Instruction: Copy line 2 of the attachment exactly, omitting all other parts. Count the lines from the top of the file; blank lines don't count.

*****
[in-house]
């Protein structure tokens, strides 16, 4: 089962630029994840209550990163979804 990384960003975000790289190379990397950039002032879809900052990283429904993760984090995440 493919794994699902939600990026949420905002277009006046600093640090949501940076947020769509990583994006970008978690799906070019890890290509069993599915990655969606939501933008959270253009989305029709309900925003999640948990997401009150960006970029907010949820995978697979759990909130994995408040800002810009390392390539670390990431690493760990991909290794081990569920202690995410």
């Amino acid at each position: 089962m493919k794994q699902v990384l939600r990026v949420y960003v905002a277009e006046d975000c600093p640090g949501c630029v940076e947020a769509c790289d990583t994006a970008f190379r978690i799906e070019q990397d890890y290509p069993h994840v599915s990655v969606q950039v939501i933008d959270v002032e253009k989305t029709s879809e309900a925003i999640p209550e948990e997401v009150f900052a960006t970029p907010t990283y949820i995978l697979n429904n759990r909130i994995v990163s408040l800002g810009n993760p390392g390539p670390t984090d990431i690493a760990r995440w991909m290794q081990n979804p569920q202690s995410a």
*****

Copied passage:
């Protein structure tokens, strides 16, 4: 089962630029994840209550990163979804 990384960003975000790289190379990397950039002032879809900052990283429904993760984090995440 493919794994699902939600990026949420905002277009006046600093640090949501940076947020769509990583994006970008978690799906070019890890290509069993599915990655969606939501933008959270253009989305029709309900925003999640948990997401009150960006970029907010949820995978697979759990909130994995408040800002810009390392390539670390990431690493760990991909290794081990569920202690995410």